The Australian native forest sector: Causes of decline and prospects for the future

by Andrew Macintosh

Australia’s native forest sector has experienced a significant contraction over the past five years. This is reflected in log production from native forests: roundwood removals over the period 2009-2011 were 30 per cent below the average from the previous 18 years. Similarly, woodchip exports, a mainstay of the hardwood sector, fell by 33 per cent between 2008 and 2012. The fall in production and exports has bankrupted the native hardwood industry’s largest producer, Gunns Limited, and led to the closure of numerous processing facilities around the country.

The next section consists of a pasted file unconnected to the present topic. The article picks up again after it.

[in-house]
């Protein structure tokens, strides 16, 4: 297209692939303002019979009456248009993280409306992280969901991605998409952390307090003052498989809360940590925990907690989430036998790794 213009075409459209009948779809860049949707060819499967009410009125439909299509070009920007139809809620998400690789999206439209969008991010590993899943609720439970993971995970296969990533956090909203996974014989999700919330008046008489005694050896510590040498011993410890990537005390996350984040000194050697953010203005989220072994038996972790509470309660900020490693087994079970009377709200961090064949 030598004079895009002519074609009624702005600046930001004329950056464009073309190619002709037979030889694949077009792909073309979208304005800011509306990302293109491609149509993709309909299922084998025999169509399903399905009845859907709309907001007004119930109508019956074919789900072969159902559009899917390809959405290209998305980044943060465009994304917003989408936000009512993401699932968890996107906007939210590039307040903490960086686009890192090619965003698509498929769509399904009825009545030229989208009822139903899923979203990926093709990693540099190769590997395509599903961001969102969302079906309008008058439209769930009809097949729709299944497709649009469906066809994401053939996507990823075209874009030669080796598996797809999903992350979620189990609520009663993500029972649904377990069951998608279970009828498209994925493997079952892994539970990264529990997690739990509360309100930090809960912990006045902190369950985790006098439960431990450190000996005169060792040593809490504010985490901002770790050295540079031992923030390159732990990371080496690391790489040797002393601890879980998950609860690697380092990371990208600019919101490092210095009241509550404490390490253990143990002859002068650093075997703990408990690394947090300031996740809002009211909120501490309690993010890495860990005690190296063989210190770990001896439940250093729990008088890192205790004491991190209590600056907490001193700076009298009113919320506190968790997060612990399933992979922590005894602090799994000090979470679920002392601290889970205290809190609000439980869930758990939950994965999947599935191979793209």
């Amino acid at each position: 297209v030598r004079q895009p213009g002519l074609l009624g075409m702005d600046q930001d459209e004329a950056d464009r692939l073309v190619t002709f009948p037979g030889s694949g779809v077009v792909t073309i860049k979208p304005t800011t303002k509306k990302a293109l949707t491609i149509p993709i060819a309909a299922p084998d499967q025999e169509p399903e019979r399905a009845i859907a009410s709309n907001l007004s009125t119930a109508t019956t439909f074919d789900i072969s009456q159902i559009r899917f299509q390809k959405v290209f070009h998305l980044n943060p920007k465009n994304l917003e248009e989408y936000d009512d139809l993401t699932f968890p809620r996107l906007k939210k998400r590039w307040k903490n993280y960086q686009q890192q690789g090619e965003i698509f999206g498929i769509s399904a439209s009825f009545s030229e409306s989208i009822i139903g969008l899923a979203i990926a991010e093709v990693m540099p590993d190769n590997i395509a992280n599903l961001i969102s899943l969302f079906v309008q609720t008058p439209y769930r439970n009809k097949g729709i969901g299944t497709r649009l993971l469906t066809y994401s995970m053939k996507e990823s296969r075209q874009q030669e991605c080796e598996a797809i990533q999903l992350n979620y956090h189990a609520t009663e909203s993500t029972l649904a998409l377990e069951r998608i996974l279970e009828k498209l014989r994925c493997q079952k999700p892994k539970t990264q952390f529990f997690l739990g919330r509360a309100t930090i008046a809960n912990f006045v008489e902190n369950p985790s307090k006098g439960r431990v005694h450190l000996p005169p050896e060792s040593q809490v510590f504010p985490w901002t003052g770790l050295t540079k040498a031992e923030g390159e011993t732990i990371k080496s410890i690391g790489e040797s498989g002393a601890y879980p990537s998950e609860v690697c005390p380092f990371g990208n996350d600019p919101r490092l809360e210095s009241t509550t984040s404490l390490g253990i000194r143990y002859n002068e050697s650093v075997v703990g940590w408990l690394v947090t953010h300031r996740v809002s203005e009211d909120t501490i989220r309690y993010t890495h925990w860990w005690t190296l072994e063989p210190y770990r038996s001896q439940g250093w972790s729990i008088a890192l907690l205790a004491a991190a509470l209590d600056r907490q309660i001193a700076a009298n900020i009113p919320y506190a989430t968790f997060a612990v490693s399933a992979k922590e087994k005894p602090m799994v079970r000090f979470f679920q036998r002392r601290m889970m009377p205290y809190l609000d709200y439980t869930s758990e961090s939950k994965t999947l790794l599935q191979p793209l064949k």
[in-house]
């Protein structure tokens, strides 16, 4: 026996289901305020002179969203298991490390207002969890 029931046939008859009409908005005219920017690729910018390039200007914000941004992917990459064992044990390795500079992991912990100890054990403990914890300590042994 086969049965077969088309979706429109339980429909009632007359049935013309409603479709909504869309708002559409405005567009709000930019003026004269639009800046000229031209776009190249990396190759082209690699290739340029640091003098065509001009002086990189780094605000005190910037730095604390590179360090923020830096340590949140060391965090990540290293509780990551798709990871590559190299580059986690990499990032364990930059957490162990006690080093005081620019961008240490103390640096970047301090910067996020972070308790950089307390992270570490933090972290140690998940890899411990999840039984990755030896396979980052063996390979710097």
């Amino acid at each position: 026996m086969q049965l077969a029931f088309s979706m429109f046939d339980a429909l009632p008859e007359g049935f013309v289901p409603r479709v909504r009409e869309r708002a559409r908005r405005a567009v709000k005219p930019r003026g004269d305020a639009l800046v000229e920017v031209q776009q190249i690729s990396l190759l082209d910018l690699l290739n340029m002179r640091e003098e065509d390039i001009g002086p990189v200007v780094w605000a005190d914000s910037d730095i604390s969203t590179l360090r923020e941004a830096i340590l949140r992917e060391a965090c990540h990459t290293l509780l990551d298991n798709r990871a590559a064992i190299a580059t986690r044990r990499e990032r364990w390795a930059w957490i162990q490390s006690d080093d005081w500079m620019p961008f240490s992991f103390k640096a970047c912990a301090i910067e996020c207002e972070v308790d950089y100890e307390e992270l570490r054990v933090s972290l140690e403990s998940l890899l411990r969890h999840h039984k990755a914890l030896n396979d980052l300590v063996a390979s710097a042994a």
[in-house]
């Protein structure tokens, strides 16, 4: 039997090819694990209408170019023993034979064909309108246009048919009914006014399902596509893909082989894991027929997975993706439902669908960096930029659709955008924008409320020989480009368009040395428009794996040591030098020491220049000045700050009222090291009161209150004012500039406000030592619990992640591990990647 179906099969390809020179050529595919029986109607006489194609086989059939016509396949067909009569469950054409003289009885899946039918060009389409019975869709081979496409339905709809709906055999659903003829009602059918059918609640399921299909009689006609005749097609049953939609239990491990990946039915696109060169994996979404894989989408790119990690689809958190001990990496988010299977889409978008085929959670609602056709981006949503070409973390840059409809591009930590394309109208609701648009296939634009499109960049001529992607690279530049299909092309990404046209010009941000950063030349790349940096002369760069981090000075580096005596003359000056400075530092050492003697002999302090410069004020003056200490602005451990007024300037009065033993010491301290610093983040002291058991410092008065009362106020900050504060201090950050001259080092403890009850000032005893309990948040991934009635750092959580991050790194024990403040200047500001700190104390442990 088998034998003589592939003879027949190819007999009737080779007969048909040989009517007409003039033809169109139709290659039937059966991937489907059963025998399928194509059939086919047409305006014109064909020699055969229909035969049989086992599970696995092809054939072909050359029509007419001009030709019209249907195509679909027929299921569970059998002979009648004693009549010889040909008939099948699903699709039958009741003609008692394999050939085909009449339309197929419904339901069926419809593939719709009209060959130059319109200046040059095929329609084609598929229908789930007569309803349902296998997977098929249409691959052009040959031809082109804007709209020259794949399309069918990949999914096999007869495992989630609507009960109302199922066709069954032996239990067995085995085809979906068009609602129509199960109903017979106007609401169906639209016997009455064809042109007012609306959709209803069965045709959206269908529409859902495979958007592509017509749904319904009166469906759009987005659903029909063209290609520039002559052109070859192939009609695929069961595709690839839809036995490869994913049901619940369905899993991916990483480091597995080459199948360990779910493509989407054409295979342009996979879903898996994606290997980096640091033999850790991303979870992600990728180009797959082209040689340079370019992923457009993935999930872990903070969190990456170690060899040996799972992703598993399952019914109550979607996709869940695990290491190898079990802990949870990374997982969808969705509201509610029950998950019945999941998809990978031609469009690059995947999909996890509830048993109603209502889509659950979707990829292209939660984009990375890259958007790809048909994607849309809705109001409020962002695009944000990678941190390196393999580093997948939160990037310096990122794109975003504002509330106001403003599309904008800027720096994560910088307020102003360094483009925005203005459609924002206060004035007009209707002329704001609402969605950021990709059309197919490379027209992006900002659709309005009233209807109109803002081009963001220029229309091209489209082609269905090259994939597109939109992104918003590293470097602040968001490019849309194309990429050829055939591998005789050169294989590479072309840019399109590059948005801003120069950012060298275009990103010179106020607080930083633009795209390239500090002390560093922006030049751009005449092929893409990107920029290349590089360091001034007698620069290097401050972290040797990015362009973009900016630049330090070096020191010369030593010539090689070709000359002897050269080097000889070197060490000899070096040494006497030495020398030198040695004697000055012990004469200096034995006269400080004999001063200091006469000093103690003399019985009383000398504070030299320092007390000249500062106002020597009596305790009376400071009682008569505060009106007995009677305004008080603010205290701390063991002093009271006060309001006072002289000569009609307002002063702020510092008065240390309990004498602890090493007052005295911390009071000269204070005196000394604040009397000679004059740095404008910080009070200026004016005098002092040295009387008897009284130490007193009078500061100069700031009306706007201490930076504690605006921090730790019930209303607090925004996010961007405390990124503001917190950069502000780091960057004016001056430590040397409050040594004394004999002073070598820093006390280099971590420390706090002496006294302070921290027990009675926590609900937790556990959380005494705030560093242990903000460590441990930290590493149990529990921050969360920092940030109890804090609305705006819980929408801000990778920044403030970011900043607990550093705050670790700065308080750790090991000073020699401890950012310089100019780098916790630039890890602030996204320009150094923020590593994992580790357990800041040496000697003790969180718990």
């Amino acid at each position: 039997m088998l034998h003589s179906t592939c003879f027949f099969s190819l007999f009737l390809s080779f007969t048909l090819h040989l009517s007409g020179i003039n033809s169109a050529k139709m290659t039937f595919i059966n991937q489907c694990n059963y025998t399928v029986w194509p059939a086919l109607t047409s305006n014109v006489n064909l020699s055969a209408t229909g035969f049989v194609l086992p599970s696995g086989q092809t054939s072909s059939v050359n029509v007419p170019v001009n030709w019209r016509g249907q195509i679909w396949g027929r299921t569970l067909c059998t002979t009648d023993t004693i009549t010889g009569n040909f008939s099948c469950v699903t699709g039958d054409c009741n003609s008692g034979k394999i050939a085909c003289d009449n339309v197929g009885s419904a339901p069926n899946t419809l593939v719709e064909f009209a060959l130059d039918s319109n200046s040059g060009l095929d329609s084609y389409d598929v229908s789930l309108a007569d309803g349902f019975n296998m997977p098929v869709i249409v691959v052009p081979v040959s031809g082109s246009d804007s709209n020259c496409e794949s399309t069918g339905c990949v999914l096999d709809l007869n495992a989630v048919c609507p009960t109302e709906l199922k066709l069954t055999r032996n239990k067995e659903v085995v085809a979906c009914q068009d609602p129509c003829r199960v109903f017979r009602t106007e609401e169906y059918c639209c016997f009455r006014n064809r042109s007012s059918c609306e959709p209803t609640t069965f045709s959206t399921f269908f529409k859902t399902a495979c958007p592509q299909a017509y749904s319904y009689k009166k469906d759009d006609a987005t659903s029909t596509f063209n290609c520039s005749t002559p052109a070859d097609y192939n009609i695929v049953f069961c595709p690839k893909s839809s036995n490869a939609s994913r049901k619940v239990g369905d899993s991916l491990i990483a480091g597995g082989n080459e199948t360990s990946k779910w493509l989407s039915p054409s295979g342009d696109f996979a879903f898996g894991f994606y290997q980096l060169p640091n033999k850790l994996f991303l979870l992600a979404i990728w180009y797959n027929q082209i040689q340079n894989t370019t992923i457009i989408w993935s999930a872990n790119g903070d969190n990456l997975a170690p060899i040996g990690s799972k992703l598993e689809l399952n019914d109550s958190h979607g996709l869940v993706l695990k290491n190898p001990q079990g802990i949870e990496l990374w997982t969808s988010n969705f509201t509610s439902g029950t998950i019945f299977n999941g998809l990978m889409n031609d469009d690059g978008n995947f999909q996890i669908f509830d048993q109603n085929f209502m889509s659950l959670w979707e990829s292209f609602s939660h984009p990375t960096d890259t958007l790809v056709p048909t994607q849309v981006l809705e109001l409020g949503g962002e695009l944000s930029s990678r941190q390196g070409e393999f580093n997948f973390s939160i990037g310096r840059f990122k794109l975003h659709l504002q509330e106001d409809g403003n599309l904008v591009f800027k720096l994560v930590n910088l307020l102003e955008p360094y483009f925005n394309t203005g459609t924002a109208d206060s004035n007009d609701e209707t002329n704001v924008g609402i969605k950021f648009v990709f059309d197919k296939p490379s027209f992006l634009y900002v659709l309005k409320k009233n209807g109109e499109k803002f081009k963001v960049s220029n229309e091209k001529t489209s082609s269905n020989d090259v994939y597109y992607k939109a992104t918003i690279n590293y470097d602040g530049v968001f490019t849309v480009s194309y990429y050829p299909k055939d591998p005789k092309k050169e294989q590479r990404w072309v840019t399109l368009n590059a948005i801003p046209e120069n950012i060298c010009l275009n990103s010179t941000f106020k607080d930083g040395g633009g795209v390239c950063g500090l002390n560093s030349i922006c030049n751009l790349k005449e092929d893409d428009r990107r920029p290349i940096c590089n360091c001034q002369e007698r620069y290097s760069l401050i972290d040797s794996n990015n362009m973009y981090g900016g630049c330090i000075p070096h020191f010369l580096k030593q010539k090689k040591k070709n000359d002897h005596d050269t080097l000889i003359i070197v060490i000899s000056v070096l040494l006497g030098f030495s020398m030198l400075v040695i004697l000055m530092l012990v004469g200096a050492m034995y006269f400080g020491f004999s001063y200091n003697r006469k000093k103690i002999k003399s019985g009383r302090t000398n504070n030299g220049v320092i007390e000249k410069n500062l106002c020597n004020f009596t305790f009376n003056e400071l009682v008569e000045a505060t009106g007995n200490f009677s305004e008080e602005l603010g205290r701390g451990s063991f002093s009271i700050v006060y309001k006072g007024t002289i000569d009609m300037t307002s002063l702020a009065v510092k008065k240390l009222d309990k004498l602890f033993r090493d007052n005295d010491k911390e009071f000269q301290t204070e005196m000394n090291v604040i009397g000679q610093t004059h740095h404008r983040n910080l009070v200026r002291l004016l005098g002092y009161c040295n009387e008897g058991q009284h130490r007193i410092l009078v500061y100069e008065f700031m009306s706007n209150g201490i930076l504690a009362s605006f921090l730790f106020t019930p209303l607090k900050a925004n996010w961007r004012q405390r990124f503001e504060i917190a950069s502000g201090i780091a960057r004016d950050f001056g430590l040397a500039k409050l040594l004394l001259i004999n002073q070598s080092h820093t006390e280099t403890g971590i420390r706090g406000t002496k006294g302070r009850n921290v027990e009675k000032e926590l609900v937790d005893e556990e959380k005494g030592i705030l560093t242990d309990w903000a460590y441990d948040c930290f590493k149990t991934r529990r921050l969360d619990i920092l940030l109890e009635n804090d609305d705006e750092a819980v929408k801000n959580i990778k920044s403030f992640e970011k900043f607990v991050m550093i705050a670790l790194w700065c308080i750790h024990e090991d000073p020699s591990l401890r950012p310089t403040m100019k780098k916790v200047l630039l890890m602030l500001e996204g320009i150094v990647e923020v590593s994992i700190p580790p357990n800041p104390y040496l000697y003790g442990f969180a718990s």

State forest agencies have also recorded substantial losses. For example, Forestry Tasmania (the agency responsible for public native forests in Tasmania) recorded a net loss before tax and other items of AU$64 million over the period 2009-2012 (or AU$16 million per annum). Over the same period, Forests NSW’s (now the Forests Corporation of NSW) total net loss before tax (excluding net fair value adjustment, asset revaluation and impairment of assets) was AU$85 million (AU$21 million per annum). The response of federal and state governments to the downturn has been to look for ways of assisting the sector to enable it to adjust to the new market conditions. The most high profile example of this is the Tasmanian Forests Intergovernmental Agreement (IGA), which was signed by the Commonwealth and Tasmanian Government in August 2011.

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